The enlightenment of Jeanne Liotta
Karaoke mavens know well the incredible strangeness of the videos that accompany their song selections in Korean karaoke joints. A shot of swans on a sun-dappled lake might be followed by a shot of a praying mantis riding a bicycle on a miniature high wire or a leather-clad couple chasing each other on motorcycles through Seoul. The format of scrolling lyrics at the bottom of the screen accompanied by such sweet, mad juxtapositions has caught the eye of plenty of indie filmmakers – Christeene's recent PJ Raval-directed music video for "Workin' on Grandma," in all its overacted, Vaseline-lensed glory, provides a particularly delightful local example – but Jeanne Liotta's take on the subgenre is especially telling. The New York- and Denver-based artist's 2009 film "Sweet Dreams" notes that it was "shot on location in Second Life," the virtual-reality platform in which users create avatars corresponding to their every wish, no matter how impossible or fanciful. It's a world where you can be a breakdancing hermaphroditic wolf if you want, a kind of wish fulfillment not so different, say, from the desire to outdo Tom Jones or Michael Bolton in a dark, smoky room.
Commissioned by the now-defunct Portland, Ore., film festival PDX, the piece provided Liotta a guilt-free reason to explore Second Life. "What really struck me about [Second Life] is that everything's a construction," she says. "We construct our performance of ourselves on a daily basis, but we don't always think of it like that. But in Second Life, I've been afforded the opportunity to meditate on that all the time. ... Not to get too intellectual about the Eurhythmics, but it's a song about fantasy, right? This search and long view – and one of the beautiful things in Second Life is that you can fly. Doesn't everybody want to fly? I don't know if you can call it an erotic experience, but it was close to being an erotic experience, this very palpable, sensory body experience even though it's an avatar on a screen and you're hitting the 'fly' button – it's an extension of yourself. And I feel like I soared. ... It's like this virtual dreamspace: a little science fiction, a little bit sexy just because it feels so limitless."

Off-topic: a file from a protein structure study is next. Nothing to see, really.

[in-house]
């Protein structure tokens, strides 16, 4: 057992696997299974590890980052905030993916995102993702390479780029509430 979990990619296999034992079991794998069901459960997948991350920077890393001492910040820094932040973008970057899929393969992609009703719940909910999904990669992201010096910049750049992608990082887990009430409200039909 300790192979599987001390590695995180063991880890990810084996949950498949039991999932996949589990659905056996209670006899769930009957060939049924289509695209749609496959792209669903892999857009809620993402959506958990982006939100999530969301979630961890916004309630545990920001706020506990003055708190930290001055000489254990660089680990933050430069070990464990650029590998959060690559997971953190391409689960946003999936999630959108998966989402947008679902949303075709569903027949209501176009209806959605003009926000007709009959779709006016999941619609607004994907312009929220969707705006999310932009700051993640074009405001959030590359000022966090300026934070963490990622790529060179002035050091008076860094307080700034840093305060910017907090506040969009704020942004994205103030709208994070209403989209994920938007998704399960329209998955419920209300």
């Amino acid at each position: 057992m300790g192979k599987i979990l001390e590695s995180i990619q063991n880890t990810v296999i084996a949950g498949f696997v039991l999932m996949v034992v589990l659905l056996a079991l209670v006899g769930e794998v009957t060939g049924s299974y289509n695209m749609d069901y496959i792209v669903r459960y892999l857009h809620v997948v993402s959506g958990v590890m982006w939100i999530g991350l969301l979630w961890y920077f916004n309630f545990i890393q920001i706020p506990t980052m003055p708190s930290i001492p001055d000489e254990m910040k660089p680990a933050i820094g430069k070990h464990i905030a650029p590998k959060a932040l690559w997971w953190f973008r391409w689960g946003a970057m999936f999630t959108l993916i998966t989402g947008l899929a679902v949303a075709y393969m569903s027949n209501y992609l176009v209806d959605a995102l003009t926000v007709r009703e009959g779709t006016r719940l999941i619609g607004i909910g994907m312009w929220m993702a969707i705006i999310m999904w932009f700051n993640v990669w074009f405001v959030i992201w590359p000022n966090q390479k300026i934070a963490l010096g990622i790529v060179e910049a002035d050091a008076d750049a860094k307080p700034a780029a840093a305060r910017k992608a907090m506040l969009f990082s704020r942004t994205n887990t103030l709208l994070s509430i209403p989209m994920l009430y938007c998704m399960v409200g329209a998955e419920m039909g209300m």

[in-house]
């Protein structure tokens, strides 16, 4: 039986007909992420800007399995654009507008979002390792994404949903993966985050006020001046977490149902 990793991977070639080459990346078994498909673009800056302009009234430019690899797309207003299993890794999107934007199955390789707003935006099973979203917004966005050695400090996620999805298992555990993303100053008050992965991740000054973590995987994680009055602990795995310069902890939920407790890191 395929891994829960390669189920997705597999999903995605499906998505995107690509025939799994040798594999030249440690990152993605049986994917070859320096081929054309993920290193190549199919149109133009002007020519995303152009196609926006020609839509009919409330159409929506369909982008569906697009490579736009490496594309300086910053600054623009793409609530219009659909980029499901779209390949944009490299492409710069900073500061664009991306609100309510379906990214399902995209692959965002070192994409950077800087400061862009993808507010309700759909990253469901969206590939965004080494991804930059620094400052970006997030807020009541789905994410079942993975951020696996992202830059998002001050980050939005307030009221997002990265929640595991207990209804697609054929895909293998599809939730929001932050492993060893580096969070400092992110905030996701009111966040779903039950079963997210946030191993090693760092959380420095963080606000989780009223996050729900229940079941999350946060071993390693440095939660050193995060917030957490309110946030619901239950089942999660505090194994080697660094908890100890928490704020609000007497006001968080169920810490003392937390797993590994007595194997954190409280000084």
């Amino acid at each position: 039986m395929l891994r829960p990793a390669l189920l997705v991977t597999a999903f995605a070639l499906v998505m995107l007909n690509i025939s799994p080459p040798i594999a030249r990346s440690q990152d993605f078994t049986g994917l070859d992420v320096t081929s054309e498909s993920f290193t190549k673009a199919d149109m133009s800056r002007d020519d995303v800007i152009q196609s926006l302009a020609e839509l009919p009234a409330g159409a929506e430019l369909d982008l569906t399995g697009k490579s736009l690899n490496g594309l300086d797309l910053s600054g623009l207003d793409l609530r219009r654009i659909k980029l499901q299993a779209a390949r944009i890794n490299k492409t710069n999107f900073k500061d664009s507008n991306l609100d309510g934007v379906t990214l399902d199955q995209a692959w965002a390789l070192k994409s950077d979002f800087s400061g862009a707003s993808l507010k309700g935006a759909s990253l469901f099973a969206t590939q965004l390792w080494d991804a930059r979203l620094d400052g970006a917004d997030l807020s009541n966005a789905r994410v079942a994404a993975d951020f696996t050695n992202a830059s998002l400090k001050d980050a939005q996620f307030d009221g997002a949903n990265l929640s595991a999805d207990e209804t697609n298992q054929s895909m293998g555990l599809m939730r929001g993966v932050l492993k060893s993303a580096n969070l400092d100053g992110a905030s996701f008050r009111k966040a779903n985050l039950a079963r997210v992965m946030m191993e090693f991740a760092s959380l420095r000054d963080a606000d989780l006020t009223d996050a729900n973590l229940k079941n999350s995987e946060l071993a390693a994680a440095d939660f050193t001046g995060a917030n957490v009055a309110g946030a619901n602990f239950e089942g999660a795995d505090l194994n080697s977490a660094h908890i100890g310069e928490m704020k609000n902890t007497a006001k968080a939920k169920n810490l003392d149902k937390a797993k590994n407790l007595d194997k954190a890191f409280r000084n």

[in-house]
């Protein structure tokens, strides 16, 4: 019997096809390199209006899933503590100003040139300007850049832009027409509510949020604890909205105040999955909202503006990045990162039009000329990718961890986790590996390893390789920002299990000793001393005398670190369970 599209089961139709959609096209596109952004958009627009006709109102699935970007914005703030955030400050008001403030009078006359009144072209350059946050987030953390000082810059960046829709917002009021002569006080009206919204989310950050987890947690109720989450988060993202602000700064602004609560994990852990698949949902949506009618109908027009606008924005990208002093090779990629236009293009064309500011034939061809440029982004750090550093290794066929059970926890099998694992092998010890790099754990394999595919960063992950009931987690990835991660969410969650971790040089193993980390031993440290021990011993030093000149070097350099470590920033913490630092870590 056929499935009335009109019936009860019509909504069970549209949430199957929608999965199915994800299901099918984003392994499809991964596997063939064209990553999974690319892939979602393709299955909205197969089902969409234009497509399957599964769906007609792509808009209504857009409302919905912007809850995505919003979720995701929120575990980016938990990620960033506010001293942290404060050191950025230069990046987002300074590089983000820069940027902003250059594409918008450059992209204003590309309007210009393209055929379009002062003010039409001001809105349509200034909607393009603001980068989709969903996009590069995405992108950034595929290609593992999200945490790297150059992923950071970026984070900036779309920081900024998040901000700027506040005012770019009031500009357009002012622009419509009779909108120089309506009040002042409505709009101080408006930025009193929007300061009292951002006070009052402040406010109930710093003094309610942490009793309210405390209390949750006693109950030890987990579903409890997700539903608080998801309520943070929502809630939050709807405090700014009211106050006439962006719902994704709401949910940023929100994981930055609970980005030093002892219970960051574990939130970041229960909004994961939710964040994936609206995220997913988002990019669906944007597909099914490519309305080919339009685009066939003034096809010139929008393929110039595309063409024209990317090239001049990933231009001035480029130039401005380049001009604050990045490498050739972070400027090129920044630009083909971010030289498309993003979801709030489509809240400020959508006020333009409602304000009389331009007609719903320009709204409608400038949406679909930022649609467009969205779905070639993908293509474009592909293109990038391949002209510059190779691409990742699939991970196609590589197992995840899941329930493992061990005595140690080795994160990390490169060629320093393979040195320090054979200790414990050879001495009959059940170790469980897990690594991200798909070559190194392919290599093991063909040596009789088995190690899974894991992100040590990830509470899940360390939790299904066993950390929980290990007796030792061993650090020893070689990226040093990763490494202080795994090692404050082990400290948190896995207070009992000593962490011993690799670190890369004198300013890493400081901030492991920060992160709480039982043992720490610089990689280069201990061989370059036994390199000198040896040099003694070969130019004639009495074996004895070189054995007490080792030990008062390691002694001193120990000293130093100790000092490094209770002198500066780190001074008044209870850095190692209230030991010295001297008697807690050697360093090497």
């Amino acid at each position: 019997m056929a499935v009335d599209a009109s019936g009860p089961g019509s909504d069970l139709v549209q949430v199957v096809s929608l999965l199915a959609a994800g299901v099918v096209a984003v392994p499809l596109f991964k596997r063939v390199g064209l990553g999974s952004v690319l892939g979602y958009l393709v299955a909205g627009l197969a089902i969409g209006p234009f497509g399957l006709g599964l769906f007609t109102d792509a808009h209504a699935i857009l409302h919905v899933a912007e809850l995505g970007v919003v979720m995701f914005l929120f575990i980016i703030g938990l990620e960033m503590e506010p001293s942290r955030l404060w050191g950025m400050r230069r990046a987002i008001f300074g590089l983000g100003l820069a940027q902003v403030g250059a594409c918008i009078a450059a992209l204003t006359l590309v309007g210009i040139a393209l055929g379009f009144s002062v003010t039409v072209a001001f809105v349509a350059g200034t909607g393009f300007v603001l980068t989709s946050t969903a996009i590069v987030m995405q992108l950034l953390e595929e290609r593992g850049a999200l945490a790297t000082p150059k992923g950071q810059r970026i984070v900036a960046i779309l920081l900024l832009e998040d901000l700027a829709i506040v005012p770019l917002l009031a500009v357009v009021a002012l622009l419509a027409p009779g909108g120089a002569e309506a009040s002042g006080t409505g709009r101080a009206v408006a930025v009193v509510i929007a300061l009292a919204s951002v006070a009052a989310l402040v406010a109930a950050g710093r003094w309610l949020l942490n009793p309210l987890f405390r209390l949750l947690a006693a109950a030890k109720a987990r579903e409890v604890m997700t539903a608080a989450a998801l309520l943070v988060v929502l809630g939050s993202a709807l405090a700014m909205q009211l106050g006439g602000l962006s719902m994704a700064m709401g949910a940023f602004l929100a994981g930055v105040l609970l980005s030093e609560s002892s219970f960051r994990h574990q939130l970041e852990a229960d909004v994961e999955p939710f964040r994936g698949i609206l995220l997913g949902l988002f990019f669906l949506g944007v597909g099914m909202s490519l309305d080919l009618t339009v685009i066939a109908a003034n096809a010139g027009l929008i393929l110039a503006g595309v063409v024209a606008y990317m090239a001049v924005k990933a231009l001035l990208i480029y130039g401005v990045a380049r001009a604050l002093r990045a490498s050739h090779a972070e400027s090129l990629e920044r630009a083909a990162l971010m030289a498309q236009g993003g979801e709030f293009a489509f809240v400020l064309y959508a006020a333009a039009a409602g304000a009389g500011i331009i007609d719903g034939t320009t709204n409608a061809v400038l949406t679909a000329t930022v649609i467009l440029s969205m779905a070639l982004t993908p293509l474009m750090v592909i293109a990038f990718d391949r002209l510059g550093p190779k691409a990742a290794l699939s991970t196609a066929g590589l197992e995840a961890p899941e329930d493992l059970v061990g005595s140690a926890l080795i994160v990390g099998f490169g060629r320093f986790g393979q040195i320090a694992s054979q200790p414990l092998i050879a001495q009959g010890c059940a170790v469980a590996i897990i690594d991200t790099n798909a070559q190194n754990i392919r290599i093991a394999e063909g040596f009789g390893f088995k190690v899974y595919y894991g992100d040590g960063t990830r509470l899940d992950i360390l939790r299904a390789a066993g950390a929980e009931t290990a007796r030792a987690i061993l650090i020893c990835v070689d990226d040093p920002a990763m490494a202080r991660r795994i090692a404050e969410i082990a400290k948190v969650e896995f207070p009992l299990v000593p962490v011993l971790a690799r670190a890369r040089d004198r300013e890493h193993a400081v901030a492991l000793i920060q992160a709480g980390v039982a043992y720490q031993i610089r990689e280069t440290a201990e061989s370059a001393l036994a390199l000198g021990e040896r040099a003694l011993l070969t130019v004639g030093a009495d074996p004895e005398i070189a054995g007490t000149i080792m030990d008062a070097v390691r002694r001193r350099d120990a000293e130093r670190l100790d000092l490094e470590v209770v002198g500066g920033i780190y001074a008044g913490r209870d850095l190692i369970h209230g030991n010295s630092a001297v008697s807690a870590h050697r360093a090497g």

Liotta's work follows her enthusiasms, whether the result is a series of short films titled "Science's Ten Most Beautiful Experiments," a collaged video of nighttime sky footage (2007's "Observando el Cielo"), or Kodachrome footage of a lunar eclipse (2005's "Eclipse," an inclusion in the Whitney Biennial). She notes that science and astronomy have sparked much of her work over the last 10 years, but a casual glance at her filmography reveals a zeal for teasing out vast ideas from anything that catches her eye, always taking pains to approach the materials, whether they be archival footage or a poem, with care. She says, "I think about how much to touch something or how little to touch it. All the time. How much do you intervene with something that already exists? ... That just became really heavy, I realize, for a Saturday morning! This is something I think about a lot, and in editing, you're completely manipulating relationships, so it's a big responsibility. Sometimes when I work with not just poetry but let's say, found images, archival images, I think about that same level of, ethics is maybe the way to talk about it. It had its own life before I ever saw it, so let me try to meet it somewhere and not handle it too much."